BUT STILL I SEE mainly celebration. “This is February 12!” a protester in Tahrir Square exclaimed to a reporter for The New York Times. “We have finally succeeded in reclaiming our revolution.” And: “‘There are no parties here,’ one young man said to his friend as fighting flared on a side street. ‘No Muslims and no Christians.’” These utterances are evidence only of the liminality of the square, its exemption from the political strains beyond its hallowed confines, where it is not February 12. It was beautiful that Copts guarded Muslims as they knelt in prayer in Tahrir Square, but it was also delusory, since Muslim-Christian relations in Egypt after Mubarak are alarmingly different. Why do demonstrators always confuse the quality of their own experience, their mystical moments of unity, with the condition of their country, with its progress? (This was the case also in Zuccotti Park, whose campers have been ludicrously compared to the valiant souls of Tahrir Square. While they were lovingly making soup for each other, the Republicans were lovelessly pillaging Dodd-Frank. Occupy reality!) Perhaps only solipsists can survive against certain odds. When Egyptian liberals demanded that the military put in place a declaration of basic rights in advance of a possible Islamist victory in the parliamentary elections, and the military tried to exploit the idea to secure their own immunity, the Muslim Brotherhood retorted in a statement to the liberals: “Will you respect the will of the people or will you turn against it?” This is standard-issue Rousseauist demagoguery. The people does not have a will. The people has wills. The wills conflict, because they represent alternative conceptions of individual meaning and social meaning. The contest between the visions ought to be settled peacefully, of course, with the instruments of representative democracy; but this is no time for patsy liberalism. The Islamists do not agree that a codification of rights is a condition of democratic life, and regard it instead as an outcome of democratic life that they wish to avoid. But rights are prior or they are not real. So a hard liberalism is needed now, respectful but suspicious, coldly resolute, undeceived by the bliss of passing solidarity, aware that the party of the open society has too often assisted in its own demise.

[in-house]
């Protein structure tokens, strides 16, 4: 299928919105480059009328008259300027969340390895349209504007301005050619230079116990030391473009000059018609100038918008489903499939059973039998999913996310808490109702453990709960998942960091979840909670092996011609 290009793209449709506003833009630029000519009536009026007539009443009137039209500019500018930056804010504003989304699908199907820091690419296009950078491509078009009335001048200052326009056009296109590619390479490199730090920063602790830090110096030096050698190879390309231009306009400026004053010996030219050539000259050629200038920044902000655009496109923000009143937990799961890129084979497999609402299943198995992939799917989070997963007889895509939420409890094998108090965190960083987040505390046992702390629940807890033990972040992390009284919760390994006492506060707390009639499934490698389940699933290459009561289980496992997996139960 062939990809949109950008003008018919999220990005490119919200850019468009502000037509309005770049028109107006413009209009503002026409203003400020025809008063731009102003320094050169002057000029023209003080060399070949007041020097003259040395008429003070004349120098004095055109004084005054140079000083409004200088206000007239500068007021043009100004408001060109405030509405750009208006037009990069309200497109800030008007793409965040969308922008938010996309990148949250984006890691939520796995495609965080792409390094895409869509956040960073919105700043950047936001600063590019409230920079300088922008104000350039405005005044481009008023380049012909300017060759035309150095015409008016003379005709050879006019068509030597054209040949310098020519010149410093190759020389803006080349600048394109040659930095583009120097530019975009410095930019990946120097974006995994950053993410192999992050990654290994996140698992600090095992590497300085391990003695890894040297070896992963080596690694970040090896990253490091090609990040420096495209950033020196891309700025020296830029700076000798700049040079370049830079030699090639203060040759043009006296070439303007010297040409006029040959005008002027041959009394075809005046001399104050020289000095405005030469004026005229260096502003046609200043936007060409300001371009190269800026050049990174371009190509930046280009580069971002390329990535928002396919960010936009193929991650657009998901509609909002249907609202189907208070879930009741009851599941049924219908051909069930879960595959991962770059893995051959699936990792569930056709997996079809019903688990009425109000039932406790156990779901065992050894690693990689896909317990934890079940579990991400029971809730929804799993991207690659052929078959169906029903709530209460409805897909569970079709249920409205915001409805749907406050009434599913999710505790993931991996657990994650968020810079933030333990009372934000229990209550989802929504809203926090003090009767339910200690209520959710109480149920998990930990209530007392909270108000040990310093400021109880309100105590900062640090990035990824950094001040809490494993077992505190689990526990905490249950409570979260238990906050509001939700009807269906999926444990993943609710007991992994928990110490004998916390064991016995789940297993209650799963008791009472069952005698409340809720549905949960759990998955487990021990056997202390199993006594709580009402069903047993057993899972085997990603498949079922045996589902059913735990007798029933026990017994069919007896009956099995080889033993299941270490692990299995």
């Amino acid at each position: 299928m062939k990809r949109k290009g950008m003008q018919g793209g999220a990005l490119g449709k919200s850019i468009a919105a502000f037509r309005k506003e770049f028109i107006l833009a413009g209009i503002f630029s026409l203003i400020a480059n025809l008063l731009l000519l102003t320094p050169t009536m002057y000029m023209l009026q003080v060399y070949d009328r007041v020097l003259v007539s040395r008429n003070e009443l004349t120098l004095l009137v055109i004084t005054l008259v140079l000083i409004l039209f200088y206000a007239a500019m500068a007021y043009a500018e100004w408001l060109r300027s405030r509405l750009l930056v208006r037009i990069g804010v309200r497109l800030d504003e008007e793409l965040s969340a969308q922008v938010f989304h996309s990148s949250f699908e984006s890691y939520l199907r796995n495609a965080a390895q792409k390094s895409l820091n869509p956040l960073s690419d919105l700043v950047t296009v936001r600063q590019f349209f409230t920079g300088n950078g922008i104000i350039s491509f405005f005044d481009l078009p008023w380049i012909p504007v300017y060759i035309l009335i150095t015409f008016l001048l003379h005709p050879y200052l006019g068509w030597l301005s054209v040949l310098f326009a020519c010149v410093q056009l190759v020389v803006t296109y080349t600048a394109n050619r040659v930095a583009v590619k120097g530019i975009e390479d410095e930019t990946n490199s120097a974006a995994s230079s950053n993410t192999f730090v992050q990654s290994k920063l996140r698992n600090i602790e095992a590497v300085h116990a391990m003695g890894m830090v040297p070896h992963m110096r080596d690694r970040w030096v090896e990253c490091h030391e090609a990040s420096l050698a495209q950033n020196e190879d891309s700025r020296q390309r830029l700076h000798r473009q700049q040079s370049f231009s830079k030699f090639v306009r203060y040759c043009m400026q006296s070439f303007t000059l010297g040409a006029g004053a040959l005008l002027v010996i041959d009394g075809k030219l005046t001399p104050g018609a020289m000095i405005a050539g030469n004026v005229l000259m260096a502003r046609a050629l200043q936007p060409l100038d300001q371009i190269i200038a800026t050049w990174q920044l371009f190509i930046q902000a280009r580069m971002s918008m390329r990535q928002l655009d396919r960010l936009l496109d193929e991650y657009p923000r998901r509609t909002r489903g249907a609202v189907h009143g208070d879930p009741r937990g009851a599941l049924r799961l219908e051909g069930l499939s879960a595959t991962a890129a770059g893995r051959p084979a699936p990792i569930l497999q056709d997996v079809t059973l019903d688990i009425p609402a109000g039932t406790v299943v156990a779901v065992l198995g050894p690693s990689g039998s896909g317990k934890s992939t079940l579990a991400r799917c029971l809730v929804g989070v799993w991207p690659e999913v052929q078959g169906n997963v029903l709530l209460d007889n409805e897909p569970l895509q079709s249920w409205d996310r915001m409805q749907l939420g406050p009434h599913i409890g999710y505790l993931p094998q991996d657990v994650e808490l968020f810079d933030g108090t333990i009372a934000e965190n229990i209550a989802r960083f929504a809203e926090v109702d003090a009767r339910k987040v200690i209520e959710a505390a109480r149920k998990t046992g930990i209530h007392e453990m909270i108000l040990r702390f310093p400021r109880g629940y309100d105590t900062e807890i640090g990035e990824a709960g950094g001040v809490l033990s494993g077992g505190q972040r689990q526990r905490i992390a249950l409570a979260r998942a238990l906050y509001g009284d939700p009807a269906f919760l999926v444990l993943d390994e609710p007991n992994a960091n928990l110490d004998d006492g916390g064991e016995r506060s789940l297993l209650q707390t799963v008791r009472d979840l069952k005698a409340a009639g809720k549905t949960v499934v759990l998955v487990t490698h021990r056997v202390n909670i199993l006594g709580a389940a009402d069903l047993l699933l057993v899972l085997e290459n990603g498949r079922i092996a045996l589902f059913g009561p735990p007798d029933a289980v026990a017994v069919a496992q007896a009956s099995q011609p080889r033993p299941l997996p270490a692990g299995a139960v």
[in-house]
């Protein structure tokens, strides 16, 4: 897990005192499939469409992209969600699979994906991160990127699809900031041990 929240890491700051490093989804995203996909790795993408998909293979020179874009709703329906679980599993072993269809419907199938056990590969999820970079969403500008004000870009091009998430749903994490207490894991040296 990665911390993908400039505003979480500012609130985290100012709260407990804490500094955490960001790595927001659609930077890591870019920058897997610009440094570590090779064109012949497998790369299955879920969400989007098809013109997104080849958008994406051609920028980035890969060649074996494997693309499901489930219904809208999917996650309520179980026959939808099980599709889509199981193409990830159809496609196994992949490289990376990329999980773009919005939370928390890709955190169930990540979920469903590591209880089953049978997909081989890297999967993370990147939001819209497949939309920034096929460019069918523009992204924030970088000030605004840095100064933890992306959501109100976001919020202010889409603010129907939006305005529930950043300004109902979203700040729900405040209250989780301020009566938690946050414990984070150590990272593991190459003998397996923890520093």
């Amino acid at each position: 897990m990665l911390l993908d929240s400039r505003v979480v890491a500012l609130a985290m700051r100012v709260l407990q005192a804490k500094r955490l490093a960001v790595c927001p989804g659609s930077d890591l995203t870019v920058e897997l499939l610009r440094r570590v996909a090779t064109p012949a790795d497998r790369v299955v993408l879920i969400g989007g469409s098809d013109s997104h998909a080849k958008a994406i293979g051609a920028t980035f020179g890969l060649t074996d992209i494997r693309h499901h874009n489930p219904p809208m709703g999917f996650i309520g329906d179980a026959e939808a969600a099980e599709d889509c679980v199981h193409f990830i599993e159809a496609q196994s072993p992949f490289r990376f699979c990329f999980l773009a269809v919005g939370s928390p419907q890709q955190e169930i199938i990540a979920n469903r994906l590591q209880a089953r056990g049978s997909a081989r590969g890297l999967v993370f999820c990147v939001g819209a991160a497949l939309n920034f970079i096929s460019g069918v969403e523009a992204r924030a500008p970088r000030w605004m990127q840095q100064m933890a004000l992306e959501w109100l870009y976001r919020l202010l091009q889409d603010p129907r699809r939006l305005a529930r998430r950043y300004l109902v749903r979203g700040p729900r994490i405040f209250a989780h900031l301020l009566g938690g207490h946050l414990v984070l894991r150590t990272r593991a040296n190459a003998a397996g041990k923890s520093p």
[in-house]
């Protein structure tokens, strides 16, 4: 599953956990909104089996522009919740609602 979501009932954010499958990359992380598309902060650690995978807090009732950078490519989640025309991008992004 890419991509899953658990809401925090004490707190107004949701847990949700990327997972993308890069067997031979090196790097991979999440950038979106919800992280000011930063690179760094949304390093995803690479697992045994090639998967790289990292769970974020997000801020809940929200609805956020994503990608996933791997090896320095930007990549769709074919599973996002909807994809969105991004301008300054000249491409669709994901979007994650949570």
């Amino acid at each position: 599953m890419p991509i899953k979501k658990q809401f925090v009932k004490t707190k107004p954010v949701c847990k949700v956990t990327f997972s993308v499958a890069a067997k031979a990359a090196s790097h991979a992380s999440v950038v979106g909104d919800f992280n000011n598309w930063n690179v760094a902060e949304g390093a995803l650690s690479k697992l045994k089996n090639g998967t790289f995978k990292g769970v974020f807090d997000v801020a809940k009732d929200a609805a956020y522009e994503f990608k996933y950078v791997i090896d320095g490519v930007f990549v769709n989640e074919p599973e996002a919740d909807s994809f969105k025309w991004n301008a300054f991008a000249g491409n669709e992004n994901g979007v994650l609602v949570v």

Leon Wieseltier is the literary editor of The New Republic. This article appeared in the December 15, 2011, issue of the magazine.